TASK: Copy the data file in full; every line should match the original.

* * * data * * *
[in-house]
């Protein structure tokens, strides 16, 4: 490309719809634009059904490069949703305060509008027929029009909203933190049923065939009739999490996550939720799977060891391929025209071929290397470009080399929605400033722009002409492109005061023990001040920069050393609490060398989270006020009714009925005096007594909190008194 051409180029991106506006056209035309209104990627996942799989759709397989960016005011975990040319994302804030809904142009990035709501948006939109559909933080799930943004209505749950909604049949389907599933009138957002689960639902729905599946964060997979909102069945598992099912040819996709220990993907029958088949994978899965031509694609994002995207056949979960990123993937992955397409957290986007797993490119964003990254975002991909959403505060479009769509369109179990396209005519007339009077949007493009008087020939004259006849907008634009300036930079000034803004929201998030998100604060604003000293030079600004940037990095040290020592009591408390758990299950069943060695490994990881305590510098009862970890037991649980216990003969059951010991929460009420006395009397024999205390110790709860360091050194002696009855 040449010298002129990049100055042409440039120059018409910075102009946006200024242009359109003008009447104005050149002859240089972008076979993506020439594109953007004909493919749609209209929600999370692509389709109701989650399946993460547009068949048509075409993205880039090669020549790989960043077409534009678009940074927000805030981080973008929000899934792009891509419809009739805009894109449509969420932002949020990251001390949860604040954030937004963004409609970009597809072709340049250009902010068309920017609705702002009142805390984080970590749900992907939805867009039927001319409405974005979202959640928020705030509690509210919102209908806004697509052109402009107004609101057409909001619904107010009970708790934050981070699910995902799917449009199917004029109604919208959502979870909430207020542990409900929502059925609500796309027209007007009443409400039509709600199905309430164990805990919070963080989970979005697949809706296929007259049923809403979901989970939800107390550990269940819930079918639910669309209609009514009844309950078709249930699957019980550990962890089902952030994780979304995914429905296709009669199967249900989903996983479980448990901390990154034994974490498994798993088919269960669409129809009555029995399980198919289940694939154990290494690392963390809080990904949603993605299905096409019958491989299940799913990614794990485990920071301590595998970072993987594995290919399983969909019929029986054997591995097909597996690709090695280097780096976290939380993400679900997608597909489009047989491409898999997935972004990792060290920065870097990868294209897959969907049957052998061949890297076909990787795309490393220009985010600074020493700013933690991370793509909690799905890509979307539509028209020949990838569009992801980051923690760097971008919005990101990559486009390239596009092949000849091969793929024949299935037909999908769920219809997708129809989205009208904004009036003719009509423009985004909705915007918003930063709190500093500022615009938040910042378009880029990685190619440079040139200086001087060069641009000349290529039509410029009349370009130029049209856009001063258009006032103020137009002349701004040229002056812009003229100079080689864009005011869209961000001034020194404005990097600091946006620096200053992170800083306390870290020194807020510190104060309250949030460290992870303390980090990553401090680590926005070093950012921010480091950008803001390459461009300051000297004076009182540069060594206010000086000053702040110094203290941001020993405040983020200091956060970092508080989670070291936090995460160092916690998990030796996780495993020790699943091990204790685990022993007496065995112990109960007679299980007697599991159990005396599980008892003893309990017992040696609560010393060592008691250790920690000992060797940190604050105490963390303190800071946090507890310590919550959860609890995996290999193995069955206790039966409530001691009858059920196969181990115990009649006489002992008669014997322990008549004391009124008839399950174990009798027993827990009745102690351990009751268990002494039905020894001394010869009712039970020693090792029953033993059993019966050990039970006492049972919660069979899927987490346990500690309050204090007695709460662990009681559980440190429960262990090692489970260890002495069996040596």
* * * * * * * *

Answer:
[in-house]
């Protein structure tokens, strides 16, 4: 490309719809634009059904490069949703305060509008027929029009909203933190049923065939009739999490996550939720799977060891391929025209071929290397470009080399929605400033722009002409492109005061023990001040920069050393609490060398989270006020009714009925005096007594909190008194 051409180029991106506006056209035309209104990627996942799989759709397989960016005011975990040319994302804030809904142009990035709501948006939109559909933080799930943004209505749950909604049949389907599933009138957002689960639902729905599946964060997979909102069945598992099912040819996709220990993907029958088949994978899965031509694609994002995207056949979960990123993937992955397409957290986007797993490119964003990254975002991909959403505060479009769509369109179990396209005519007339009077949007493009008087020939004259006849907008634009300036930079000034803004929201998030998100604060604003000293030079600004940037990095040290020592009591408390758990299950069943060695490994990881305590510098009862970890037991649980216990003969059951010991929460009420006395009397024999205390110790709860360091050194002696009855 040449010298002129990049100055042409440039120059018409910075102009946006200024242009359109003008009447104005050149002859240089972008076979993506020439594109953007004909493919749609209209929600999370692509389709109701989650399946993460547009068949048509075409993205880039090669020549790989960043077409534009678009940074927000805030981080973008929000899934792009891509419809009739805009894109449509969420932002949020990251001390949860604040954030937004963004409609970009597809072709340049250009902010068309920017609705702002009142805390984080970590749900992907939805867009039927001319409405974005979202959640928020705030509690509210919102209908806004697509052109402009107004609101057409909001619904107010009970708790934050981070699910995902799917449009199917004029109604919208959502979870909430207020542990409900929502059925609500796309027209007007009443409400039509709600199905309430164990805990919070963080989970979005697949809706296929007259049923809403979901989970939800107390550990269940819930079918639910669309209609009514009844309950078709249930699957019980550990962890089902952030994780979304995914429905296709009669199967249900989903996983479980448990901390990154034994974490498994798993088919269960669409129809009555029995399980198919289940694939154990290494690392963390809080990904949603993605299905096409019958491989299940799913990614794990485990920071301590595998970072993987594995290919399983969909019929029986054997591995097909597996690709090695280097780096976290939380993400679900997608597909489009047989491409898999997935972004990792060290920065870097990868294209897959969907049957052998061949890297076909990787795309490393220009985010600074020493700013933690991370793509909690799905890509979307539509028209020949990838569009992801980051923690760097971008919005990101990559486009390239596009092949000849091969793929024949299935037909999908769920219809997708129809989205009208904004009036003719009509423009985004909705915007918003930063709190500093500022615009938040910042378009880029990685190619440079040139200086001087060069641009000349290529039509410029009349370009130029049209856009001063258009006032103020137009002349701004040229002056812009003229100079080689864009005011869209961000001034020194404005990097600091946006620096200053992170800083306390870290020194807020510190104060309250949030460290992870303390980090990553401090680590926005070093950012921010480091950008803001390459461009300051000297004076009182540069060594206010000086000053702040110094203290941001020993405040983020200091956060970092508080989670070291936090995460160092916690998990030796996780495993020790699943091990204790685990022993007496065995112990109960007679299980007697599991159990005396599980008892003893309990017992040696609560010393060592008691250790920690000992060797940190604050105490963390303190800071946090507890310590919550959860609890995996290999193995069955206790039966409530001691009858059920196969181990115990009649006489002992008669014997322990008549004391009124008839399950174990009798027993827990009745102690351990009751268990002494039905020894001394010869009712039970020693090792029953033993059993019966050990039970006492049972919660069979899927987490346990500690309050204090007695709460662990009681559980440190429960262990090692489970260890002495069996040596």